More than the school DJ


Julia Baroni

During her radio show on Nov. 7, Bella Tamas uses the audio box in Hinsdale Central’s radio room to change the volume and sound distribution of the music.  Tamas was playing her favorite Bachata artist, Romeo Santos, on air at the time.

Bella Tamas brings her Mexican culture to the Hinsdale Central Radio Station

It’s a Saturday morning and Bella Tamas, sophomore, enters a dimly lit room at the end of the science hallway.  Upon manipulation of the orange, green, blue, and red buttons on the large soundbox before her, the inviting rhythms of Latin music pour through the speakers, as well as radio station 88.5 FM.

“I go to school from 11 to 1 [p.m.] and play music in Spanish on the air for everyone to hear,” Tamas said.  Her weekly radio show, “Musica Latina,” is in English, but plays predominantly Spanish music, and is on every Saturday morning.

As a Mexican American student, Tamas has been listening to Latin music all her life.

“I grew up listening to music in Spanish,” Tamas said.  “When I was younger I didn’t really like it as much.  As I grew older I discovered my love for it, especially a genre called Bachata, which is a type of dance music, and I just fell in love with the music.”

It’s a labor of love for Tamas.

“…She has to wake up earlier,” said Mrs. Cristina Tamas, Bella’s mother, laughing.  She contributes to the Mexican side of Tamas, and has been very supportive with her radio show.  “It’s gotten her out of the box; she’s done something that’s out of her element.  I think it’s really cool what she’s doing.”

bella studio
Every Saturday morning Bella Tamas, sophomore, is greeted with this switchboard for her radio show.

But it takes more than just waking up; Tamas has a plan and playlist for each show.

“I give a little introduction to what the show’s gonna be like.  I play usually four or five songs. I use Apple Music to play it off my iPad and I make a list of songs that I want to play, like from my childhood, and I put them in a playlist every week,” Tamas said.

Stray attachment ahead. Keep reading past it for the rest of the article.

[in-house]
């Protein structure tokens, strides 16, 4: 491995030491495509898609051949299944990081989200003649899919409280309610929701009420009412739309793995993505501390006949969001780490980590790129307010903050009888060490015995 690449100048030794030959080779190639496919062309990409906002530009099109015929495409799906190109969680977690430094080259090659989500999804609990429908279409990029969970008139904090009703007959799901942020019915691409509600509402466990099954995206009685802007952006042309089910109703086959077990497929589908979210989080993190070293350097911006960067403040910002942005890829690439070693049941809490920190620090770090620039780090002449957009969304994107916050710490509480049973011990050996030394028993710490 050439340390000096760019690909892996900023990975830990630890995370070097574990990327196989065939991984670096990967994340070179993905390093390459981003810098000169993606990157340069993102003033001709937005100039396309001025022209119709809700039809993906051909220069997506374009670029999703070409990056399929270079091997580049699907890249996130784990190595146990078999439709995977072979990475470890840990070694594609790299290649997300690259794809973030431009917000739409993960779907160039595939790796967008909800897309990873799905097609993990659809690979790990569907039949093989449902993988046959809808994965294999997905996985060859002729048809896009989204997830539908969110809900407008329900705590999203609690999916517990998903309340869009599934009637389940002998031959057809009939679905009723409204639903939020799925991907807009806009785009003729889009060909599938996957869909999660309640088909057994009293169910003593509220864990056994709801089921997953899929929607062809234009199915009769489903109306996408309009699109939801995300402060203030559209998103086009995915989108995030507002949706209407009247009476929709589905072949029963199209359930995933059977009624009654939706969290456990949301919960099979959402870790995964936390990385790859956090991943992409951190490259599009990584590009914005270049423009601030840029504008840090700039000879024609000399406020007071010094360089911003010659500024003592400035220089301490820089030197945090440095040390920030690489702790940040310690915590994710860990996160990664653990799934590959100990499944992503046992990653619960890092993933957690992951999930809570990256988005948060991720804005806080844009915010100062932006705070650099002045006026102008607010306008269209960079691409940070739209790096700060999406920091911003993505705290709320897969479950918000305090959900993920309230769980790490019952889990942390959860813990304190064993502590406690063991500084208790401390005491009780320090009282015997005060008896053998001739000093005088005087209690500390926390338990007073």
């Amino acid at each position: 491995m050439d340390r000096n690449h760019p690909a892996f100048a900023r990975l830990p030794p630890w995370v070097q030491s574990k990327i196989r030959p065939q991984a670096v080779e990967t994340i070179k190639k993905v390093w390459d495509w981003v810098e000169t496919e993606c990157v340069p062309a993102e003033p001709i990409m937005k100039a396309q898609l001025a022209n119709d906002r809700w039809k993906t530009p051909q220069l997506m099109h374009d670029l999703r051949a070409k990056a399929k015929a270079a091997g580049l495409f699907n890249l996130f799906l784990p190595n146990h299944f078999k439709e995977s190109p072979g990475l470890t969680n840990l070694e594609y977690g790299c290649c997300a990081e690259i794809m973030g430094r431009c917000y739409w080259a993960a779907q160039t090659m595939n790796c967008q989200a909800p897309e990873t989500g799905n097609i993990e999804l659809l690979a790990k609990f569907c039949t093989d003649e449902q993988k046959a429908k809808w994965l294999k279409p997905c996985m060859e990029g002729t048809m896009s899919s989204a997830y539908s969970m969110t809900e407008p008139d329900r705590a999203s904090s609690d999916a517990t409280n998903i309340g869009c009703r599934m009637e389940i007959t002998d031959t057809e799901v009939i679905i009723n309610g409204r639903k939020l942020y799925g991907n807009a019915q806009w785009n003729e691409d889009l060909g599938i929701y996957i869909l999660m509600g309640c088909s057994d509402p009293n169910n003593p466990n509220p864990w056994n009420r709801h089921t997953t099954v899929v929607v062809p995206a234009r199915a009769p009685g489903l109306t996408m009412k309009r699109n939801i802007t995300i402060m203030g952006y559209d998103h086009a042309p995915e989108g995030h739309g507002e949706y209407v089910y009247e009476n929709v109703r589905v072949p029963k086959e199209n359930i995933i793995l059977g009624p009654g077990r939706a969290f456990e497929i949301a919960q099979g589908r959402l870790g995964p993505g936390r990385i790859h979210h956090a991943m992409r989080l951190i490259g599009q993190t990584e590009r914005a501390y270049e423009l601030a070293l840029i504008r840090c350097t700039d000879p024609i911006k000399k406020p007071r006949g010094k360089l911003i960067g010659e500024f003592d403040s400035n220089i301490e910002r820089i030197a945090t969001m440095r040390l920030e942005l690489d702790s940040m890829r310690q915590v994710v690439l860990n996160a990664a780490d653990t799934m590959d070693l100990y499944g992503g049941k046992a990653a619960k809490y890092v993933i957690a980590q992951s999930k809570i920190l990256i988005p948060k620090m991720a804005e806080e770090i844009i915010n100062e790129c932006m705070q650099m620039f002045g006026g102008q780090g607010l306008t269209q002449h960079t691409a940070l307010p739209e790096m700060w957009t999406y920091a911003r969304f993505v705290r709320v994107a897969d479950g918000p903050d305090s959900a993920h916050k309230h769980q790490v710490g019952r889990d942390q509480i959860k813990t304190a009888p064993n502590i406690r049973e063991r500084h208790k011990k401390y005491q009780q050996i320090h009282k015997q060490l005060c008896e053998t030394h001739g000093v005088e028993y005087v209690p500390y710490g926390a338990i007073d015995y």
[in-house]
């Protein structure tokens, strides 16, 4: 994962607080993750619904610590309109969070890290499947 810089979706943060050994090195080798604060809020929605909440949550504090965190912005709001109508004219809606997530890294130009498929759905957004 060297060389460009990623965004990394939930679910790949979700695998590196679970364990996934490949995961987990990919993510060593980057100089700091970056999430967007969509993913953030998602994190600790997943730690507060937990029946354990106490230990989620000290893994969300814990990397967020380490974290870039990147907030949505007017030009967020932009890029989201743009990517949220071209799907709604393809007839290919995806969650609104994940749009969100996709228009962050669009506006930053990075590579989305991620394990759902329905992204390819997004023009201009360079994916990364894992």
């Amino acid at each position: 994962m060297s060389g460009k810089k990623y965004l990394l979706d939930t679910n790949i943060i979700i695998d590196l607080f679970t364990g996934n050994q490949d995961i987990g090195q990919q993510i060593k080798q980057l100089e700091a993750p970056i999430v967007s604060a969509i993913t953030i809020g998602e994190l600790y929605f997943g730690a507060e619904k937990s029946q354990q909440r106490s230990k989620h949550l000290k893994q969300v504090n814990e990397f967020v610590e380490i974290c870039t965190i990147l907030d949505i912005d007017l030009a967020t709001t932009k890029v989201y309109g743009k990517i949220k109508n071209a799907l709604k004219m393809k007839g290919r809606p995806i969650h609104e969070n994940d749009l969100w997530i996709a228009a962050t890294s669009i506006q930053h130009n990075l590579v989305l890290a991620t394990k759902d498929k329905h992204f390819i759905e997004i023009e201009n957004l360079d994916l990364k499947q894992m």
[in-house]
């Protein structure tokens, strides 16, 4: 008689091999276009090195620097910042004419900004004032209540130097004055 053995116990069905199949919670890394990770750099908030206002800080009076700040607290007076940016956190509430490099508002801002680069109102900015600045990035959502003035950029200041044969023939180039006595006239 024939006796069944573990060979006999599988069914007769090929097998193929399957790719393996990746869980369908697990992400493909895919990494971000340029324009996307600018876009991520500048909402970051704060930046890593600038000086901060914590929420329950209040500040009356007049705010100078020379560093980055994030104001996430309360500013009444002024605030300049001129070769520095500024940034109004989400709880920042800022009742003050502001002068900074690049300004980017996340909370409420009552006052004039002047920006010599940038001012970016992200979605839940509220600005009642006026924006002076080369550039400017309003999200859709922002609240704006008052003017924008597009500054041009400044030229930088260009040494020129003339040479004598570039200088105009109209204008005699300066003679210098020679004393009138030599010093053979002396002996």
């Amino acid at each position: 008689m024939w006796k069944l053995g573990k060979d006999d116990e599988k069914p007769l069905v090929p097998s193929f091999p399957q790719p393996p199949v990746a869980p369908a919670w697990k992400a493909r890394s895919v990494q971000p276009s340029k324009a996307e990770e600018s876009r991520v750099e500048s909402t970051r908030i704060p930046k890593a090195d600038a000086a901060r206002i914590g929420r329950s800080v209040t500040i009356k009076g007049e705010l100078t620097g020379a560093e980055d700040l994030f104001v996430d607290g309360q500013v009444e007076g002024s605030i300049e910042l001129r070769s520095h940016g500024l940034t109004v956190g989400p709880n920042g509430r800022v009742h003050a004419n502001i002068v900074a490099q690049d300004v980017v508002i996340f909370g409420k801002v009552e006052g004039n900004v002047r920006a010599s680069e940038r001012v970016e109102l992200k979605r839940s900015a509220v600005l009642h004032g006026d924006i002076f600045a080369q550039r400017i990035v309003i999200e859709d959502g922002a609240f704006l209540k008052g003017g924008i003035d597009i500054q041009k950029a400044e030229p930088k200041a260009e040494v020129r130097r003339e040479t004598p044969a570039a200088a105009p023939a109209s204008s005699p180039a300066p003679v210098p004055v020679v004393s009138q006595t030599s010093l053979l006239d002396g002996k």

She then speaks about a pre-researched topic for a few minutes between songs to break up the  air time.

“[The topics] are different every time, although there’s one segment that happens every single week, Artist Background, so the listeners can learn more about the artists heard,” Tamas said. “I just talk about current events in the Hispanic community or even in the music community. Last week I even talked about Justin Bieber.” She additionally must read either a commercial or public service announcement three times per hour.

Despite the general structure,  Tamas enjoys the freedom of having her own radio show.

“My favorite thing about it is that I kinda get to do whatever I want. I play the music I enjoy and that I hope other people will enjoy.  Sometimes I play different music too, like two weeks ago I played European house music… since I’m half Romanian and half Mexican,” Tamas said.  This was a favor for her aunt who was visiting from Romania at the time.

The radio show is especially important to Tamas because she gets to represent her Mexican culture.

“Only four percent of the school is Mexican and I feel like…[this radio station] is… putting it out there, the Mexican community, or the Hispanic community at the school,” Tamas said.

She is happy to be “putting it out there” and has remarked on how many new things she’s learned about her culture through searching for current events for the show.

It’s especially meaningful to her mother, whose first language was Spanish and has been listening to Latin music since birth.

“Oh, we have music on all the time…every single holiday was filled with music, every house party, every barbecue,” Mrs. Tamas said.

As a Spanish Club member and honors Spanish student, Tamas is able to combine her passion for the language with her love for music and an understanding of her heritage.

“I just think it’s a better way to embrace my culture,” Tamas said.